Tuesday, June 23, 2015

Rick Perry doesn't see uninsured Texans, he "keeps score" by making health care "accessible," not affordable.

Did you ever have a bad transmission? Mechanics are accessible and ready to fix the problem.

Did you ever need immediate medical care? Doctors and hospitals are accessible and ready to help stop the pain, even save your life.

The latter example explains the simple Republican model for health care; "accessibility."

In one of the most stunning examples yet of tortured logic, Rick Perry says it's not about "forcing someone to buy insurance," it's about health care being "accessible." All that complicated stuff about paying insurance-deductibles-copays, that's not his problem, or how Republicans "keeps score."

It's the process, not the outcome. The party that once argued mandatory insurance to weed out freeloaders, is now saying just the opposite, and blissfully jacking the cost of premiums through the roof for everyone else. TPM:

"Fox News Sunday" host Chris Wallace on Sunday pressed former Texas Gov. Rick Perry (R) on his decision not to embrace Obamacare. Wallace noted that Texas had the highest uninsured rate in the country.

"More than 1 in 5 Texans didn’t have health coverage. And yet, you refused to set up a state exchange under Obamacare, you refused to expand Medicaid. I mean, is that looking out for the little guy, when 21 percent of Texans didn’t have health insurance?"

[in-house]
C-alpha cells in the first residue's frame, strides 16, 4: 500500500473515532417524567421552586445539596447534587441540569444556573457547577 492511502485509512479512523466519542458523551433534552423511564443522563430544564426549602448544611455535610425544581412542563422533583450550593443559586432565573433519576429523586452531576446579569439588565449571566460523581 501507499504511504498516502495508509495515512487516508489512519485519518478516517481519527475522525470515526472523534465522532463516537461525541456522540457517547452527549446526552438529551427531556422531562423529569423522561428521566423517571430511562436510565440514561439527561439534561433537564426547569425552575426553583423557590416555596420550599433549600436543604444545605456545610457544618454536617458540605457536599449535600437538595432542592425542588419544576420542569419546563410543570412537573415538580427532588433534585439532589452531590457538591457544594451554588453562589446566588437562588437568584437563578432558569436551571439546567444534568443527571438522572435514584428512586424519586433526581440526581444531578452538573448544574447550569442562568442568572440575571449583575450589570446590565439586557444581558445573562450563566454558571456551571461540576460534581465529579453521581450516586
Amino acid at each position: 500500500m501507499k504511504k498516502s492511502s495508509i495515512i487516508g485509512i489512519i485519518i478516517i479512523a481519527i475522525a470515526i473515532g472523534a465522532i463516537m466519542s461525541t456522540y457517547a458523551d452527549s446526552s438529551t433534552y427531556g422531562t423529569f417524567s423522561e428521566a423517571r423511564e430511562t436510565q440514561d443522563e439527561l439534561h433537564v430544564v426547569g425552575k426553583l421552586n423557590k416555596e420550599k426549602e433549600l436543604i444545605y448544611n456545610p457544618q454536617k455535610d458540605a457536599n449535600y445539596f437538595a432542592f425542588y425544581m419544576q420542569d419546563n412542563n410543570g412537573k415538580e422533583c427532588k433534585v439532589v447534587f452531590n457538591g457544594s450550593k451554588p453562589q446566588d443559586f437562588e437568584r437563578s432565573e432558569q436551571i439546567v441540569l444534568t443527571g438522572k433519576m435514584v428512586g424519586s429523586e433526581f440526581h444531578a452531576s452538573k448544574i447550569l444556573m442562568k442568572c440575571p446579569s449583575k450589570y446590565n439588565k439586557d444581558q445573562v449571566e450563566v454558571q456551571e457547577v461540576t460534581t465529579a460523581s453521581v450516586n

Perry was unmoved, because it really came down to semantics, a word game about the process. Perry doesn't use saving lives as a way to "keep score."
Perry: "If how you keep score is how many people you force to buy insurance, well, then I would say that that’s how you keep score. We make access to health care the real issue, we passed the most sweeping tort reform in the nation. It’s not about whether you force somebody to buy insurance, it’s whether Texans have access to good health care."
Insurance, and buying it, isn't Perry's problem. He's rationalized away what makes for-profit health care accessible, money. The U.S. system forces responsible people to buy insurance, or suffer the consequences, like being turned away, going bankrupt or die:
Wallace: "I understand that, sir, but don’t you, as the governor for 14 years, don’t you feel some responsibility when 21 percent of the people in your state didn’t have health insurance?" 

Perry: "But that’s not how we keep score. I think it’s a fallacy to say access to health care is all about insurance. What we happen to say in the state of Texas is we’re going to try to make as accessible as we can good quality health care."
Accessibility that's just beyond the reach of 21 percent of the state's citizens.

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